NOTE: Postgraduate students will attend classes with undergraduate students but will be assessed differently.
Upon successful completion, students will have the knowledge and skills to:
- Use an understanding of the important chemical, physical, and biological processes that occur on Earth to explain the processes that drive large-scale environmental change.
- Critically analyse how the past changes in Earth's environment provide a basis for scientific understanding of human impacts on and interactions with the environment.
- Critically analyse the interactions between the atmosphere, the land, biology and the oceans and how feedback mechanisms operate within the Earth system.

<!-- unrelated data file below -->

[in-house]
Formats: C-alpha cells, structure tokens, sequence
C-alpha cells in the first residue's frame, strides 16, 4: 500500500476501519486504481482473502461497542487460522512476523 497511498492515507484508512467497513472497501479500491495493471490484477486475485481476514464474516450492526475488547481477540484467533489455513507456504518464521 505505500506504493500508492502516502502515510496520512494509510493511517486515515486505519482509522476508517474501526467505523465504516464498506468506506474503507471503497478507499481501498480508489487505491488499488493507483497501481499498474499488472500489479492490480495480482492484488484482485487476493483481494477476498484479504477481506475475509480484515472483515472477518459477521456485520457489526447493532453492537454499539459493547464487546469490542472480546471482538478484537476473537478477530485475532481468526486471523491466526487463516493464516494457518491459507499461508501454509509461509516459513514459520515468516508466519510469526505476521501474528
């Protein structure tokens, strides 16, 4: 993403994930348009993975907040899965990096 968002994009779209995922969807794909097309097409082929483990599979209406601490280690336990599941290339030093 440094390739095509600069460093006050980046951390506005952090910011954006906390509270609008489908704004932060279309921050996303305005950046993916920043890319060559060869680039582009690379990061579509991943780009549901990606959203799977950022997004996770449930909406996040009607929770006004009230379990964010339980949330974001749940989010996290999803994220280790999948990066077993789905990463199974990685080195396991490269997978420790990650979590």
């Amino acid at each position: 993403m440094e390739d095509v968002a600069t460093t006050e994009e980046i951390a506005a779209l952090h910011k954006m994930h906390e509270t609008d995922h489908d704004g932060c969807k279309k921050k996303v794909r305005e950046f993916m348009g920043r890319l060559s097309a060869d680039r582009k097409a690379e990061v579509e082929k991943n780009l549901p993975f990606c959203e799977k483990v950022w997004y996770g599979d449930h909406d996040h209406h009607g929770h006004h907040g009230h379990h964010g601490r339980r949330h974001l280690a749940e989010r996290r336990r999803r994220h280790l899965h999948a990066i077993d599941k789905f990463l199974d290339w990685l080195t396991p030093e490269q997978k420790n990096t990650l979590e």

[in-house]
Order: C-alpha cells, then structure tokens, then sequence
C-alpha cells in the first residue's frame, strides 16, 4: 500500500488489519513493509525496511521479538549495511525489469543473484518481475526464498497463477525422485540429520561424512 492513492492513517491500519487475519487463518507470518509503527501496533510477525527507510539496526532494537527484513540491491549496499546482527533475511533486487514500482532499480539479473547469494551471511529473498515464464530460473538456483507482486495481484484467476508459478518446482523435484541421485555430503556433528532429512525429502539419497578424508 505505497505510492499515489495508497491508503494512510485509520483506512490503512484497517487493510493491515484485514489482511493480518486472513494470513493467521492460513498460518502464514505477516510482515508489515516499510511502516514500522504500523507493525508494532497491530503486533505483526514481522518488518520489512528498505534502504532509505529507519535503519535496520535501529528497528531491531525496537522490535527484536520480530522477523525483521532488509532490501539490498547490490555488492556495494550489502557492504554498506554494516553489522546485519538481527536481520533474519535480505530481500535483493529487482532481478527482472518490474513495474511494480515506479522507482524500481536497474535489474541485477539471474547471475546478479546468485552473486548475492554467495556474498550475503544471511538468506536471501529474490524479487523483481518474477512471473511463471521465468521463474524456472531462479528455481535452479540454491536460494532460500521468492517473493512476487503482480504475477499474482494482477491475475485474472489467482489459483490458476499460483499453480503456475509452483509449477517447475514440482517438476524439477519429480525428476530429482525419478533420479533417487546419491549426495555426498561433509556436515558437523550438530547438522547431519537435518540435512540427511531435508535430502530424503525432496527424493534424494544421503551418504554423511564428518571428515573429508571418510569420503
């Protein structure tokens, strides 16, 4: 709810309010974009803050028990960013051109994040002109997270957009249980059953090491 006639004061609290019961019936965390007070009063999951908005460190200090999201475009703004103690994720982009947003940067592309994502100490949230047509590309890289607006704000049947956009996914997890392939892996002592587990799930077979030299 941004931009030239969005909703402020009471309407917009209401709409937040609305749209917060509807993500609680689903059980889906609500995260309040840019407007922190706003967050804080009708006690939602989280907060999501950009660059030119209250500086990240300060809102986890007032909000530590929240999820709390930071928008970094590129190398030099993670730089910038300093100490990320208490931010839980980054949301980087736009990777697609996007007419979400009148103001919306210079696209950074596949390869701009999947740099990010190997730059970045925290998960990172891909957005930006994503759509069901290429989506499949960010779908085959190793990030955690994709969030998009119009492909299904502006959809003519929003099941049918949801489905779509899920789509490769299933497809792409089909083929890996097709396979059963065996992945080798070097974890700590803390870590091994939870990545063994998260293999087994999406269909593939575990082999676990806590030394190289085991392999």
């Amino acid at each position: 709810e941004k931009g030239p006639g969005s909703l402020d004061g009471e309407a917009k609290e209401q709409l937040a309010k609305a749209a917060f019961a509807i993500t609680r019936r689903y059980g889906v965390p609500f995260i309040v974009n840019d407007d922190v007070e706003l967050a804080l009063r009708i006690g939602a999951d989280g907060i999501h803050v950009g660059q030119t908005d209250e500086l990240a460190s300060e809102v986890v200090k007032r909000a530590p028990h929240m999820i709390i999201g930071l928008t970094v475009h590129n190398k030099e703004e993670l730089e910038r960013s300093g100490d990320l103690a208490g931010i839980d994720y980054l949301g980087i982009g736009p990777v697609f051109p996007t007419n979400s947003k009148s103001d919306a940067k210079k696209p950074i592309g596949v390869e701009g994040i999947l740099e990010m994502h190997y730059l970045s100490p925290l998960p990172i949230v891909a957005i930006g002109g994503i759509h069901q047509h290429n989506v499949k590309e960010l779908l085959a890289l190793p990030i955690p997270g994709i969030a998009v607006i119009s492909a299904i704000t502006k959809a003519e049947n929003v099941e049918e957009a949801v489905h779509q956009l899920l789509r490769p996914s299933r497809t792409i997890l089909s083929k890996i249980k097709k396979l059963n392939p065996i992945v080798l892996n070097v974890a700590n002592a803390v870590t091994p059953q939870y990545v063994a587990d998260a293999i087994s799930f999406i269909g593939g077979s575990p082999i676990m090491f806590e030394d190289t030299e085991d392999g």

- Work constructively both independently and collaboratively.
- Test hypotheses, design and perform appropriate experiments, collect key observations, critically analyse data and apply quantitative approaches to basic Earth Systems problems.
- Communicate effectively about Earth Systems Science issues and ideas using language that can be understood by the public and scientists.
There will be a two day field trip to the Snowy Mountains March 23-24. Students are required to pay a contribution towards $150 towards the cost of the trip.
There will also be a one-day field trip to Wee Jasper May 4-5. Students are required to pay a contribution of $20 towards the cost of the trip.
Payment may be made online at ScienceShop: http://scienceshop.anu.edu.au/
- Early Semester Quiz - based on practicals and lectures (10) [LO 1,2,3,4,5,6]